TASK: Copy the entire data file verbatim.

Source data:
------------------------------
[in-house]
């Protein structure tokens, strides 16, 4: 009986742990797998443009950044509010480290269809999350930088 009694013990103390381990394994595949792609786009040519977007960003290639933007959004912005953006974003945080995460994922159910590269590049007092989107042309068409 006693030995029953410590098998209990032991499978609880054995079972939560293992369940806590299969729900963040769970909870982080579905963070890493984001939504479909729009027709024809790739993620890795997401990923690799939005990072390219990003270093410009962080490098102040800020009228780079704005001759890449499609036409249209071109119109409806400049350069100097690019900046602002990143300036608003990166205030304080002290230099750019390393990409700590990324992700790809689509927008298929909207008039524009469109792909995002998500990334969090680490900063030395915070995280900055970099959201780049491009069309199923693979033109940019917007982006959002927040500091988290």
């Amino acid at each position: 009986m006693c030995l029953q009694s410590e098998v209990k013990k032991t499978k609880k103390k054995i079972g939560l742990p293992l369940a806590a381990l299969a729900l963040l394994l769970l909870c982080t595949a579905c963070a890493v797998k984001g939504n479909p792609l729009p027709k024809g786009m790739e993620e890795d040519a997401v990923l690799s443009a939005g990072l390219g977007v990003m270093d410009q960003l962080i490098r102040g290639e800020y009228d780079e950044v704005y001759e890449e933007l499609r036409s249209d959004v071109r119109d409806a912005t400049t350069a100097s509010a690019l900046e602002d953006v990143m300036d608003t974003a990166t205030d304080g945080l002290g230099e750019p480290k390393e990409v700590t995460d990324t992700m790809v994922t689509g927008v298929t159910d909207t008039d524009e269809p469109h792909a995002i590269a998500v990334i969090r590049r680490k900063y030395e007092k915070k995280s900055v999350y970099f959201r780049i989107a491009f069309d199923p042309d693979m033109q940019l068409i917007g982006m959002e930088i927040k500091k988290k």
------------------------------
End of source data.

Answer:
[in-house]
């Protein structure tokens, strides 16, 4: 009986742990797998443009950044509010480290269809999350930088 009694013990103390381990394994595949792609786009040519977007960003290639933007959004912005953006974003945080995460994922159910590269590049007092989107042309068409 006693030995029953410590098998209990032991499978609880054995079972939560293992369940806590299969729900963040769970909870982080579905963070890493984001939504479909729009027709024809790739993620890795997401990923690799939005990072390219990003270093410009962080490098102040800020009228780079704005001759890449499609036409249209071109119109409806400049350069100097690019900046602002990143300036608003990166205030304080002290230099750019390393990409700590990324992700790809689509927008298929909207008039524009469109792909995002998500990334969090680490900063030395915070995280900055970099959201780049491009069309199923693979033109940019917007982006959002927040500091988290």
């Amino acid at each position: 009986m006693c030995l029953q009694s410590e098998v209990k013990k032991t499978k609880k103390k054995i079972g939560l742990p293992l369940a806590a381990l299969a729900l963040l394994l769970l909870c982080t595949a579905c963070a890493v797998k984001g939504n479909p792609l729009p027709k024809g786009m790739e993620e890795d040519a997401v990923l690799s443009a939005g990072l390219g977007v990003m270093d410009q960003l962080i490098r102040g290639e800020y009228d780079e950044v704005y001759e890449e933007l499609r036409s249209d959004v071109r119109d409806a912005t400049t350069a100097s509010a690019l900046e602002d953006v990143m300036d608003t974003a990166t205030d304080g945080l002290g230099e750019p480290k390393e990409v700590t995460d990324t992700m790809v994922t689509g927008v298929t159910d909207t008039d524009e269809p469109h792909a995002i590269a998500v990334i969090r590049r680490k900063y030395e007092k915070k995280s900055v999350y970099f959201r780049i989107a491009f069309d199923p042309d693979m033109q940019l068409i917007g982006m959002e930088i927040k500091k988290k």